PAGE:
Water Management Paradox in Southern Europe. The case of Spain
A careful analysis of the different water policies in the European Countries may produce some apparently surprising conclusions. On the one hand, the northern countries that, in spite of their low water stress (they hardly irrigate), have a low per capita water urban consumption, whereas paying high and progressive water prices per used cubic meter. And, by the other hand, the southern countries that suffer a high water stress (the demand to irrigate their fields could reach up to 80%), have a higher per capita urban water consumption and keep rates up to ten times lower than those for the northern ones. Mainly due to that, their water distribution systems use to be much more inefficient.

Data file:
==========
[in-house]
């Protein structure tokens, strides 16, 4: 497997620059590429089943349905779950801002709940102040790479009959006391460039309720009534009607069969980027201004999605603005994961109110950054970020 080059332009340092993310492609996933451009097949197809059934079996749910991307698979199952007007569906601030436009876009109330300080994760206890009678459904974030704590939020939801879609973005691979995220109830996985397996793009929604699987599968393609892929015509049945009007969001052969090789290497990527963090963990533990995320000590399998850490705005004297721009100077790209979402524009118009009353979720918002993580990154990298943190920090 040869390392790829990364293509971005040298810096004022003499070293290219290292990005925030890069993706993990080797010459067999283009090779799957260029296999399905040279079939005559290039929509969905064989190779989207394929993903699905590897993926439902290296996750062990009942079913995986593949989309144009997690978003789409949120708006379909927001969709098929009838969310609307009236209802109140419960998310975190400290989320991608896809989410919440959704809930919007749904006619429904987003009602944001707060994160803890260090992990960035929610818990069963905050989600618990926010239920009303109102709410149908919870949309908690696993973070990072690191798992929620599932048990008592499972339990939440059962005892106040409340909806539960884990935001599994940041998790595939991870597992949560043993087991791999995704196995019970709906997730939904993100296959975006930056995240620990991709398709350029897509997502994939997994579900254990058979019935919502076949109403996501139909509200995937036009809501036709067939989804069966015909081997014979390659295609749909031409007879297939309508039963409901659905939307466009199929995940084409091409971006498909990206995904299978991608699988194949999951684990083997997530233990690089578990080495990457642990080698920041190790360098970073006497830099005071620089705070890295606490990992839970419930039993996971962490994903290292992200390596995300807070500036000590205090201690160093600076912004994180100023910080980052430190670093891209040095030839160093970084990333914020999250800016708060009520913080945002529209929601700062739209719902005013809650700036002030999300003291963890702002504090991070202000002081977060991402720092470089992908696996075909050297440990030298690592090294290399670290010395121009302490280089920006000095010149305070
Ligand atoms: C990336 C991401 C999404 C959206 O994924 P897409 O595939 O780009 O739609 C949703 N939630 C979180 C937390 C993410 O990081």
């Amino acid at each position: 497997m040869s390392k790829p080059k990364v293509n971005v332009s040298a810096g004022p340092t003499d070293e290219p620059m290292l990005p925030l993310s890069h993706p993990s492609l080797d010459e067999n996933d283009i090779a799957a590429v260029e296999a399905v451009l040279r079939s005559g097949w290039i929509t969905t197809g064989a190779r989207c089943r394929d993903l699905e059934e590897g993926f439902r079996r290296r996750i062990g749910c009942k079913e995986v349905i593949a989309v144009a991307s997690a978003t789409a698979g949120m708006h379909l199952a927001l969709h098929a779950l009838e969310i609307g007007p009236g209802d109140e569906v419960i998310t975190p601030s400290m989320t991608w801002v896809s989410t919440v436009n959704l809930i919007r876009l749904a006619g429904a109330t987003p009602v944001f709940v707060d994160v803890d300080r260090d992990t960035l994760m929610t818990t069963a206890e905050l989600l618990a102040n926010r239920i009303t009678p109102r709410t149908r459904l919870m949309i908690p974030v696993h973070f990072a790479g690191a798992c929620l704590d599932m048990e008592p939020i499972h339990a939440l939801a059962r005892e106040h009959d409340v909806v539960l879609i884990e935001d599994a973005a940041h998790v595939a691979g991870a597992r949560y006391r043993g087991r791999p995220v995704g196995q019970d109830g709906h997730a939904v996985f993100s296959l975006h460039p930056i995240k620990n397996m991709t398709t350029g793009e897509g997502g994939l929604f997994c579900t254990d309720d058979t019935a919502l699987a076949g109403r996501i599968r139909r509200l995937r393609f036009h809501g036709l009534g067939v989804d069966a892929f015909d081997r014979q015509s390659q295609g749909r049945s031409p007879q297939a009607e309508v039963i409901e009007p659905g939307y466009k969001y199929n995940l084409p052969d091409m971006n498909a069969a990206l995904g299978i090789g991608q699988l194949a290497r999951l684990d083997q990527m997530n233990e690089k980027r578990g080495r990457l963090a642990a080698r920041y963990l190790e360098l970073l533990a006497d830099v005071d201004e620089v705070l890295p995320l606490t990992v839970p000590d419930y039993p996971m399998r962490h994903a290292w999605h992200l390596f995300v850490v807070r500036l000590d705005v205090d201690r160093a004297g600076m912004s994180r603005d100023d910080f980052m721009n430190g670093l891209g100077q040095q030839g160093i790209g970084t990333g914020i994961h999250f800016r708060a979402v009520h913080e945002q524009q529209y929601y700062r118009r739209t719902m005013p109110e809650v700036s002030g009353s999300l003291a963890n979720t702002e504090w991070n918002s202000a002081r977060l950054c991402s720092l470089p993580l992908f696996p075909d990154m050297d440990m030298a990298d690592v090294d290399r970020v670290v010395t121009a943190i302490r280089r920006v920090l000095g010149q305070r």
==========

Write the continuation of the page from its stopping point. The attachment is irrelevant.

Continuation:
In all these southern countries the periodical droughts have created a nice and deep culture, but roughly adapted to the acutal running times. Where water is scarce, it is poorly managed. This surprising paradox is analysed in this paper. The historical culture of the Mediterranean countries developed a wise use of the water that has not yet been adapted to the present scenario. On the contrary, the impressive industrial development in the north of Europe created (very soon) serious problems of pollution that required efficient and imaginative solutions towards sustainable water management. Presently, the new Water Framework Directive put a very important and fascinating challenge to the European Union (EU) countries, to locate so many different European water policies under the same umbrella.